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Friday, March 24, 2017

Nissan Skyline ignition Coils - Missing Spring And/Or Contact Troubleshooting



RB26 ignition coil missing a spring. Idled and ran fine under low load. High load had a misfire
We recently had a Nissan Skyline GT-R that ran great at idle. Would pull smoothly through the gears, but at high rpm, and high load would break up.

The first thing we thought to check was the spark plugs, and ignition coils.  Since the idle was smooth at 1000 rpm, and it didn't sound like it had any vacuum leaks, this seemed the first spot to start troubleshooting.

When the coils came off, there was a bit of dirt/carbon on the coil packs and boots. Dirty coils can cause misfires. Electricity can conduct through the dirt and carbon build up.  We cleaned up the coils, boots, and added some dielectric grease to them.

Once we removed the boots from the coils, we noticed one missing contact. About 99% certain we had identified our issue, we put it back together to test. A short drive later, problem solved.

Lots of vehicle issues can be identified and fixed, with just some observation, and a little bit of work. From loose electrical connectors,loose grounds, broken solder joints, to small parts missing.  On vehicles over 25 years old, things will come up. Before randomly buying new parts, and replacing them, spend just a little time troubleshooting to at least narrow down the issue.





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Back to the ignition, coils, wires, etc. The first thing to do, if you think you have a misfire, or problem with your ignition system is to observe.


1) Does the car have a noticeable miss? Shaking a little, won't rev up correctly? An RB26 should idle pretty smoothly at 950-1050 rpm. 

2)Can you rule out anything obvious? Aka vacuum noise, vacuum lines off, intercooler hose popped off, electrical connections disconnected?

3) Remove center plate from engine - finishing plate, so you can access coils.


4) Reconnect igniter. Start engine. Disconnect one coil at a time, to isolate cylinder that is misfiring. If you notice no difference, then double check them all. There is another way to do this with Consult software, but standing in front of the engine, its normally very obvious which cylinder has little to no change when disconnected.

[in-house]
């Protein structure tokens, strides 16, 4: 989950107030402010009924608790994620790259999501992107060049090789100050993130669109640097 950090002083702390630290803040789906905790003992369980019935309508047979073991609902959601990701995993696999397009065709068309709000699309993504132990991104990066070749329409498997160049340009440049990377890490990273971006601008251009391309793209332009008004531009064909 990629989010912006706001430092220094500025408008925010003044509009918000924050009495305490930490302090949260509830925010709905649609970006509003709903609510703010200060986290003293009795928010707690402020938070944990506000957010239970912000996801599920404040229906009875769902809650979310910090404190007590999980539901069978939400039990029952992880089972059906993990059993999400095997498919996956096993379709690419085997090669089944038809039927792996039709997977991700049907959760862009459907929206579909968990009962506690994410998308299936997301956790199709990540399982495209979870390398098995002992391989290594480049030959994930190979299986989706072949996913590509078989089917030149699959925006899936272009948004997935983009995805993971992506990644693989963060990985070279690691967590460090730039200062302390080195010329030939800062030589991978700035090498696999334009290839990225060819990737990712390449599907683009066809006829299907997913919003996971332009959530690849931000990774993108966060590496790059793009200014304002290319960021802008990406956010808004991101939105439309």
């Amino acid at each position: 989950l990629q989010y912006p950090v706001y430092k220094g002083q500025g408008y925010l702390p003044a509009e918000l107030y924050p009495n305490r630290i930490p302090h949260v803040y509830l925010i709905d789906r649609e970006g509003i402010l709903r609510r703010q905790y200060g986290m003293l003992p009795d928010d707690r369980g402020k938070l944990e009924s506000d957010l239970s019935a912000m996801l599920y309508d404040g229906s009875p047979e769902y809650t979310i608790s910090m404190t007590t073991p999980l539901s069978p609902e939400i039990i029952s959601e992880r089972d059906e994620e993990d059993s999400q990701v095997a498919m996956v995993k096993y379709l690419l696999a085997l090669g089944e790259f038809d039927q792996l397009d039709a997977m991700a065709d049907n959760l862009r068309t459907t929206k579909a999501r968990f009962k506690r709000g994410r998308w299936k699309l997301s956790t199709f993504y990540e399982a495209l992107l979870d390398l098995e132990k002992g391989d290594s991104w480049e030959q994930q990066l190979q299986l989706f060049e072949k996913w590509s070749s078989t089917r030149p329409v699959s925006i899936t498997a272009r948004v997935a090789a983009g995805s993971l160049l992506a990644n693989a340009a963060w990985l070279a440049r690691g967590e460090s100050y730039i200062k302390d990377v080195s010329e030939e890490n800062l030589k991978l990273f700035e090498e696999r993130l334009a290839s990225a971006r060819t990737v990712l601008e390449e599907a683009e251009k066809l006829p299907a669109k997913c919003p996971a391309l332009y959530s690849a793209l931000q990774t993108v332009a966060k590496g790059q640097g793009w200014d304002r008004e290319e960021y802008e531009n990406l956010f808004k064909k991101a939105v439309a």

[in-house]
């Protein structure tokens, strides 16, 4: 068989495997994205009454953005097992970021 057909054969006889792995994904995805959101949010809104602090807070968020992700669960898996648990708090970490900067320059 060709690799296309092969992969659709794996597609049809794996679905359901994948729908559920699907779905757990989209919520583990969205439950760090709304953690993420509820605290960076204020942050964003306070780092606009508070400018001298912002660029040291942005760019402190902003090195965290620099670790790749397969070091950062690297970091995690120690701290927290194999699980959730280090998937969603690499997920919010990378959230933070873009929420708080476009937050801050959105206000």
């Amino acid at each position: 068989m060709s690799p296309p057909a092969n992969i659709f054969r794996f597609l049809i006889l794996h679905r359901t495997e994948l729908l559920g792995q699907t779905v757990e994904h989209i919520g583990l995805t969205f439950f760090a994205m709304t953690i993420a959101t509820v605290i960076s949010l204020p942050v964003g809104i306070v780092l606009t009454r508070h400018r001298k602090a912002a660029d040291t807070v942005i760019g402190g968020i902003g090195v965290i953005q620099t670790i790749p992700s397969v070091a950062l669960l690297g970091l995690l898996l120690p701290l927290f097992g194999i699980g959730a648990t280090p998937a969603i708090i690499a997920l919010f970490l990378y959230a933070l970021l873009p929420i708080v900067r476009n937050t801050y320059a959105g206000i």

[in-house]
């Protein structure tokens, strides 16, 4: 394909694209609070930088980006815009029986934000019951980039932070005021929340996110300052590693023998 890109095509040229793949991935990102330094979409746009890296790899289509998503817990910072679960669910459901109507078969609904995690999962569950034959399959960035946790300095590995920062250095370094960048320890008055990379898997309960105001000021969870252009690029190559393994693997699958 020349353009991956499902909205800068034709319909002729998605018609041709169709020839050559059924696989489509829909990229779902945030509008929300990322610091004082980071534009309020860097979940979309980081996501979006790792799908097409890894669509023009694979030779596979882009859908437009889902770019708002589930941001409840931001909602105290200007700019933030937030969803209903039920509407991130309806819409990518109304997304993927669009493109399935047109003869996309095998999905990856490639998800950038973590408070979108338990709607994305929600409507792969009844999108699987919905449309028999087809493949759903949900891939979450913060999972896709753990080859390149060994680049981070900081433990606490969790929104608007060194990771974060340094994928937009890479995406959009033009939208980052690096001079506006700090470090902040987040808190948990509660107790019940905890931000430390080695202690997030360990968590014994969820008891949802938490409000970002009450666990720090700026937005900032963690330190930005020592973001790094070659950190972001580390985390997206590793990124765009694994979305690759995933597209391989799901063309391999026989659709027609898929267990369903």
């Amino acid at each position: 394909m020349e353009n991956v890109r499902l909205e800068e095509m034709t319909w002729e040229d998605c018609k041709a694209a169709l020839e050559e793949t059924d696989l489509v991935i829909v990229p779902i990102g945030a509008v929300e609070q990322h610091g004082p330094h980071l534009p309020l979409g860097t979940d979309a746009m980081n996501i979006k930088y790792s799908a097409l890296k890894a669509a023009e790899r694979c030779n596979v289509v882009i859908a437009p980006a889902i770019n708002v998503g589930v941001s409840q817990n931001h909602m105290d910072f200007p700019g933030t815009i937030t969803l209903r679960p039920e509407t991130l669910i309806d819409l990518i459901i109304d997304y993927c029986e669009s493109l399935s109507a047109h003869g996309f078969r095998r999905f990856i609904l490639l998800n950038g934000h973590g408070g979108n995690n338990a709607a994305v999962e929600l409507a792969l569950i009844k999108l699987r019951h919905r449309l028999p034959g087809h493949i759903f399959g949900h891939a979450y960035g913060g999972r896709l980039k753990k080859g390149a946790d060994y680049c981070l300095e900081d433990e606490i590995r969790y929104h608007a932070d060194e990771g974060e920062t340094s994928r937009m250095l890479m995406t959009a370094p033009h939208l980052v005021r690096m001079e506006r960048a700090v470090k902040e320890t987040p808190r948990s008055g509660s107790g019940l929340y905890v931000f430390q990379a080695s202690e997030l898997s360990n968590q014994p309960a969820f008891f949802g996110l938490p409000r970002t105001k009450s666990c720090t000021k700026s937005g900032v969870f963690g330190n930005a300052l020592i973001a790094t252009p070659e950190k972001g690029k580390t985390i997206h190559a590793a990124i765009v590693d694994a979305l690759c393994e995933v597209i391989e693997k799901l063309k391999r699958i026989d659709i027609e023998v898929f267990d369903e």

5)When you locate the misfire, turn off engine. Pull that coil and plug. Double check all connections. Is the connector damaged? Any signs of overheating on the coil? Is it dirty? Do you see a large amount of carbon? Check the wiring harness. Any loose or broken connectors?

Missing part of the connector


6)Pull the coil boot off, look at the contact. There are two styles of contact, a carbon, and a spring. The carbons wear, the springs can also fall out. Make sure something is there, and doesn't look corroded, or damaged. 
Notice anything missing? High boost, and RPM misfire identified!



7)Pull the spark plug out and look at it. Does it look normal? Does it have wet fuel on it? Is it missing an electrode? 


8) Clean or replace spark plug. Recommend replace, but that isn't always practical

9) Clean and put dielectric grease on the bootshttp://www.gtrusablog.com/2014/04/gtr-rb26-misfire-under-boost-and-coil.html

10) Fire it up, see if that fixed it.

11) If it fixed it, then you are golden. If not, then continue

12) If the car is an R32/R33 then it has coil, igniter, wiring harness, ECU, power to fire the coils. If the car is running, the power is good, so don't bother look at the main power. That narrows it down to coil, igniter, wiring harness, ECU.

13) Next thing to try, is figure out if the coil is bad. Take the coil that showed as misfiring, and move it to another cylinder. AKA #2 was bad, move it to #3, or #1. Doesn't matter where. Did the misfire follow that coil, or is it still showing same hole as bad?

14) If the misfire followed the coil, then its probably a bad coil, replace, test again.

15) If the misfire stayed in the same location, then its either wiring harness, igniter, or ECU. Could also possibly be bad plug. Swap plug, test again.

Check out the center pin on this connector. Wiring harness


16) The last two cars I had this issue with, turned out to be fixed by removing the wiring harness from the ECU in the passenger side kickpanel, and reseating the ECU connector. It was that simple. Both cars started firing on six cylinders again

17) If this doesn't fix it, the next step is isolating the wiring harness, the igniter,and the ECU to figure out which component isn't working.


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